Its legal to deny housing to LGBTQ Virginians unless this new law is passed
In the state of Virginia, it is currently legal to deny housing to individuals or couples because they are LGBTQ. Del. Marcus Simon (D-Falls Church) hopes to change that with House Bill 1454, which would make discrimination in housing based on sexual orientation and gender identity illegal.
As it stands, neither federal nor state housing laws protect sexual orientation or gender identity from discriminatory practices, meaning a renter or realtor could deny a house to someone because they are in a same-sex relationship or are transgender.
This is the second year Simon has brought the legislation forward, after years of his predecessor Jim Scott submitting it when he was in the House for Fairfax.
“Hopefully it’ll be the last,” said Simon.
Current law only offers protection against discrimination based on race, color, age, national origin, religion, sex, familial status or handicap.
HB 1454 is a renewed attempt to pass anti-discriminatory housing legislation for the LGBTQ community. The 2014 General Assembly session included several bills which would have expanded protections to the LGBTQ community, those bills failed to get out of committee despite a large amount of support.
Last year the state’s largest realtor group, the Virginia Association of Realtors (VAR), opposed similar legislation, and could maintain that stance again this session.
“I would assume it would be something similar, but again I don’t know,” said Martin Johnson, chief of policy and advocacy at VAR. “I really can’t comment right now because I wouldn’t want to say anything that might change in the next couple weeks.”
Last year, Stacy Ricks, Director of Public Relations at Virginia Association of Realtors, said REALTORS® oppose discrimination of any kind and fully support equal access to housing. She said REALTORs members must follow the organizations regulations, which include protections for sexual orientation and gender identity.
“VAR members practice under the Federal Fair Housing Law and VAR believes that the state fair housing law should stay in line with the federal,” said Ricks.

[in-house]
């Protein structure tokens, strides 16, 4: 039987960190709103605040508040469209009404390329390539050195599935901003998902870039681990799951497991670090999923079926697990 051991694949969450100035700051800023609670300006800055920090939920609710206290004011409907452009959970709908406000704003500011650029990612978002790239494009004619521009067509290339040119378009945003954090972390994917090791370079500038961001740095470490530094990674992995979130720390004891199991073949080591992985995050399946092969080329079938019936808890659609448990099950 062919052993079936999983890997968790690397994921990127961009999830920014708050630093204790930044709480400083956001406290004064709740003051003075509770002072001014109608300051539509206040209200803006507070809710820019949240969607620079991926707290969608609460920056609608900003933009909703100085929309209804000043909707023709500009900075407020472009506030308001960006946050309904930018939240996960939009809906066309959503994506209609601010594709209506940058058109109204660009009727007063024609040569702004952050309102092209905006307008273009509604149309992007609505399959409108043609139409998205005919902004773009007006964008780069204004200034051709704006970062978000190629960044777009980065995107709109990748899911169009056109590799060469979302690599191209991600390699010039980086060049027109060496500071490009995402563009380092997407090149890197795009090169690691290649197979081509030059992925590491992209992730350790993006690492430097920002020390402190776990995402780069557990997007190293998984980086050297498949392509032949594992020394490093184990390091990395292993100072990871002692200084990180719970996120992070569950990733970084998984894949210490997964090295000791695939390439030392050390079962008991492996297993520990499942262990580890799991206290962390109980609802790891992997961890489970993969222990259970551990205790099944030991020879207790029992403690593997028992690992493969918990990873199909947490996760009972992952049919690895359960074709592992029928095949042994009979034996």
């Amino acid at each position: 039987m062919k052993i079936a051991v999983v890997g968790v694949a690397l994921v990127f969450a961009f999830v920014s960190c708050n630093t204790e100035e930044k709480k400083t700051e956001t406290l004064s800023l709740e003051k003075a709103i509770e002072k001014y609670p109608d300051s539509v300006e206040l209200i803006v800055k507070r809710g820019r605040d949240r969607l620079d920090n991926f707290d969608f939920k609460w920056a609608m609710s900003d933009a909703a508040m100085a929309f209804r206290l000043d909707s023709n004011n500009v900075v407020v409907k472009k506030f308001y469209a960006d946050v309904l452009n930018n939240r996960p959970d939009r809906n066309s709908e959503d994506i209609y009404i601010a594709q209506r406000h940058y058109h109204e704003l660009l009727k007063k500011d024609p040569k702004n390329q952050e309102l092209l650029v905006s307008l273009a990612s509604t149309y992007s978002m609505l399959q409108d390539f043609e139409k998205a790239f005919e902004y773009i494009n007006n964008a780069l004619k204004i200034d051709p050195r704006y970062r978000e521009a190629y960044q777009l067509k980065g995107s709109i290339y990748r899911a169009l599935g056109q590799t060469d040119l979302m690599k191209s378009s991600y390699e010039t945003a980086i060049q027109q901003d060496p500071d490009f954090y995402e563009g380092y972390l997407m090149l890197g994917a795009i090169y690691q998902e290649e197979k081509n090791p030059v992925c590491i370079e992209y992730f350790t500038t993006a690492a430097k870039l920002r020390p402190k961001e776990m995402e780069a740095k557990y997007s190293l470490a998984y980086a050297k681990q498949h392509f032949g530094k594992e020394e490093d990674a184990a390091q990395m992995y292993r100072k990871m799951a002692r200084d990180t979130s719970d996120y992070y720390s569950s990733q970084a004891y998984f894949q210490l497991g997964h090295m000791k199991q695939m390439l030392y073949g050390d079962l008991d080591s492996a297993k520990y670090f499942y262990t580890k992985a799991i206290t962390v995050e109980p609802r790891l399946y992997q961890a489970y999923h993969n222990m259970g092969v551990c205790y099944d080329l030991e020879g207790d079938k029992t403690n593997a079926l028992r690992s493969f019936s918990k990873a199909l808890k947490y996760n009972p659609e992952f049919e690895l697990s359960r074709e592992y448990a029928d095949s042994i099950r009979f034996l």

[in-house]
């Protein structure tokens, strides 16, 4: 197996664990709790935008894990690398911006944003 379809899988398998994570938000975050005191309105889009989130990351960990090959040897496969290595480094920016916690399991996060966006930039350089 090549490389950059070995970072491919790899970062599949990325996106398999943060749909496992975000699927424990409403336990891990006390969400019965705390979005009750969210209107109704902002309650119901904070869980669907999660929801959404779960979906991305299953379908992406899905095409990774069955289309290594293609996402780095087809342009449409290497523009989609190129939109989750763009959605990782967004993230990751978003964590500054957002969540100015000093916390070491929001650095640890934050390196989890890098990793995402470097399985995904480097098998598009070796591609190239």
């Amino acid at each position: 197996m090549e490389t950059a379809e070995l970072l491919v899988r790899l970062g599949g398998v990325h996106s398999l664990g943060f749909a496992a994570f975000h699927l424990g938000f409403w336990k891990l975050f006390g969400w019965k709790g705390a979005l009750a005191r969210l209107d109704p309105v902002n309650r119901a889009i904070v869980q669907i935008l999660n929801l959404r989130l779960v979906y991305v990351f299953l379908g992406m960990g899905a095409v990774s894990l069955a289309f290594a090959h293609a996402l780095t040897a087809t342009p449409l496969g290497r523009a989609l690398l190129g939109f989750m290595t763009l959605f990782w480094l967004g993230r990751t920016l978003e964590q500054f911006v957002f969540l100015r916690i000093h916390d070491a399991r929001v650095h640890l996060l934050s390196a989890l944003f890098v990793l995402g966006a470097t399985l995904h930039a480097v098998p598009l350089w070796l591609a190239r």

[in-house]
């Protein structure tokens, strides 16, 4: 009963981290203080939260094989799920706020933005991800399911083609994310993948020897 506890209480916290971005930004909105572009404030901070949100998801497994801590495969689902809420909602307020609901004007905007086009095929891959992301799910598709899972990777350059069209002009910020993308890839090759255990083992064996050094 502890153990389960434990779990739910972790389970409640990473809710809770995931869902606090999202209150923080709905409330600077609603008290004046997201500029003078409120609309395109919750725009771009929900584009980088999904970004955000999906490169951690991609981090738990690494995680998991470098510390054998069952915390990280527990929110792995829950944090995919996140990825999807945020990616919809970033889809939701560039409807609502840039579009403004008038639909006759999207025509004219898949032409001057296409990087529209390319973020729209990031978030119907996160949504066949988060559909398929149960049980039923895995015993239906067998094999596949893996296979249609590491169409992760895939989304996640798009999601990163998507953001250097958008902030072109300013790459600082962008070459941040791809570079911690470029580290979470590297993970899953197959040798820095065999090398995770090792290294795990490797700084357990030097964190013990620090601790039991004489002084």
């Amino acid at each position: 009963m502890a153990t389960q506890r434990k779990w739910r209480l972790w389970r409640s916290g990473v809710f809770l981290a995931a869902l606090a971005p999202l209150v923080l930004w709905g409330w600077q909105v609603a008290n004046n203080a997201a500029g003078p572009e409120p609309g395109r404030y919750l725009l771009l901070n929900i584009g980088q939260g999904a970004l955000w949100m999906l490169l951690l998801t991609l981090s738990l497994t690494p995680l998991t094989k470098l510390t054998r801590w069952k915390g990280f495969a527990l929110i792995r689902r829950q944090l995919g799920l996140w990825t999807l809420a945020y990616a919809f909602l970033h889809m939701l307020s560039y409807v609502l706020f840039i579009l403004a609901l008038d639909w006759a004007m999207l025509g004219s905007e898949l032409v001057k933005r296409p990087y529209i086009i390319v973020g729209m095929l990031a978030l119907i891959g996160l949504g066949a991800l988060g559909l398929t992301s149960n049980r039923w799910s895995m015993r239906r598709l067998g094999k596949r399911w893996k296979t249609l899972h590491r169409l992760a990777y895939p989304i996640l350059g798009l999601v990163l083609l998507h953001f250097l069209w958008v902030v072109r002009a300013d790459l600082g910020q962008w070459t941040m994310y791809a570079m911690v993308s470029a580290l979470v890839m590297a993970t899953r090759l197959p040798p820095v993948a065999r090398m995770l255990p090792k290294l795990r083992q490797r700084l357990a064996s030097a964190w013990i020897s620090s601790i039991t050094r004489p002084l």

Ricks refused to confirm or deny support for Simon’s bill until her and her group expressed opposition to it when it went before a House committee. The bill was then tabled and effectively killed.
Simon said a number of regional Realtor groups had expressed support for the bill this year, but he wasn’t sure if the state-wide group would change their stance.
“Why would you want to have a different standard for non-Realtors?” asked Simon. “I don’t think anybody should be subject discrimination, but I think there’s also a business argument to be made for it.”
But without a federal or state law protecting the LGBTQ community, there is still evidence of discrimination.
According to a nationwide study by the U.S. Department of Housing and Urban Development, same-sex couples experienced discrimination 16 percent of the time when seeking rental housing.
The HUD study found adverse treatment is found primarily in the form of same-sex couples receiving fewer responses to the e-mail inquiry than heterosexual couples, and while “no clearcut pattern exists in the magnitude of adverse treatment by metropolitan market size,” discrimination exists in all metropolitan areas.
The National Center for Transgender Equality found that one in five transgender people in the U.S. have been refused housing, and more than one in ten have been evicted because of their gender identity.
Equality Virginia said discrimination based on sexual orientation and gender identity is a real problem in the state.
“For many LGBT Virginians, discriminatory housing is a barrier to finding safe and affordable shelter. Equality Virginia strongly supports this bill,” said Kirsten Bokenkamp, Communications Director for EV. ”The bottom line is discrimination against LGBT Virginians is wrong.”
Simon said the end of VA’s ban on same-sex marriage should also play a role in the future of the bill.
“I think public opinion is swinging on this, even in rural areas,” said Simon. “As politicians recognize public opinion is with us on this, legislative resistance will start to ease.”
PewDiePie, a video game and comedy youtuber with over 45 million subscribers, released a video last week claiming his landlord kicked him and his team out of his apartment because he’s gay. The UK resident and Swedish native, whose real name is Felix Arvid Ulf Kjellberg and identifies as straight, gets millions of views on his [...]June 21, 2016
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